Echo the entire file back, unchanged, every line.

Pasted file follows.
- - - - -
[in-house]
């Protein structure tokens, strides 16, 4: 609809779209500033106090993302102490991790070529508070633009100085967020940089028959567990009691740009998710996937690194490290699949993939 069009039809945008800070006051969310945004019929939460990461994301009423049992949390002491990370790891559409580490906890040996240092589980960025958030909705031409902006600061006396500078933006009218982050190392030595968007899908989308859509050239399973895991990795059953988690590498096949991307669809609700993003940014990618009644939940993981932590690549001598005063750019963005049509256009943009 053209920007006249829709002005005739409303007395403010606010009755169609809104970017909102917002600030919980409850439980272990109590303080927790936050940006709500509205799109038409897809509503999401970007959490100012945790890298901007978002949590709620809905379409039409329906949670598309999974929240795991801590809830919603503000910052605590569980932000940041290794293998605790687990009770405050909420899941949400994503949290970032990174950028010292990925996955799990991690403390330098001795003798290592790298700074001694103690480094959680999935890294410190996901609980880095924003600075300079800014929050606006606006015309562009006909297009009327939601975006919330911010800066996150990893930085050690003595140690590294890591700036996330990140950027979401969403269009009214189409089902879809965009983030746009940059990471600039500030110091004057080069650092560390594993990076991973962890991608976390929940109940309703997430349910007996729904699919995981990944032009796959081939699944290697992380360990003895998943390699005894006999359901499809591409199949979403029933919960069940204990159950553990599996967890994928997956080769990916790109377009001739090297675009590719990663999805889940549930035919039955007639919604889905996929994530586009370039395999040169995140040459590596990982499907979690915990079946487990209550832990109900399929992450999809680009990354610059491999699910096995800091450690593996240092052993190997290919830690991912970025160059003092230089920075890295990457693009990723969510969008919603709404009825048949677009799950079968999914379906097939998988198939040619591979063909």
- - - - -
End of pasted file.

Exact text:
[in-house]
């Protein structure tokens, strides 16, 4: 609809779209500033106090993302102490991790070529508070633009100085967020940089028959567990009691740009998710996937690194490290699949993939 069009039809945008800070006051969310945004019929939460990461994301009423049992949390002491990370790891559409580490906890040996240092589980960025958030909705031409902006600061006396500078933006009218982050190392030595968007899908989308859509050239399973895991990795059953988690590498096949991307669809609700993003940014990618009644939940993981932590690549001598005063750019963005049509256009943009 053209920007006249829709002005005739409303007395403010606010009755169609809104970017909102917002600030919980409850439980272990109590303080927790936050940006709500509205799109038409897809509503999401970007959490100012945790890298901007978002949590709620809905379409039409329906949670598309999974929240795991801590809830919603503000910052605590569980932000940041290794293998605790687990009770405050909420899941949400994503949290970032990174950028010292990925996955799990991690403390330098001795003798290592790298700074001694103690480094959680999935890294410190996901609980880095924003600075300079800014929050606006606006015309562009006909297009009327939601975006919330911010800066996150990893930085050690003595140690590294890591700036996330990140950027979401969403269009009214189409089902879809965009983030746009940059990471600039500030110091004057080069650092560390594993990076991973962890991608976390929940109940309703997430349910007996729904699919995981990944032009796959081939699944290697992380360990003895998943390699005894006999359901499809591409199949979403029933919960069940204990159950553990599996967890994928997956080769990916790109377009001739090297675009590719990663999805889940549930035919039955007639919604889905996929994530586009370039395999040169995140040459590596990982499907979690915990079946487990209550832990109900399929992450999809680009990354610059491999699910096995800091450690593996240092052993190997290919830690991912970025160059003092230089920075890295990457693009990723969510969008919603709404009825048949677009799950079968999914379906097939998988198939040619591979063909």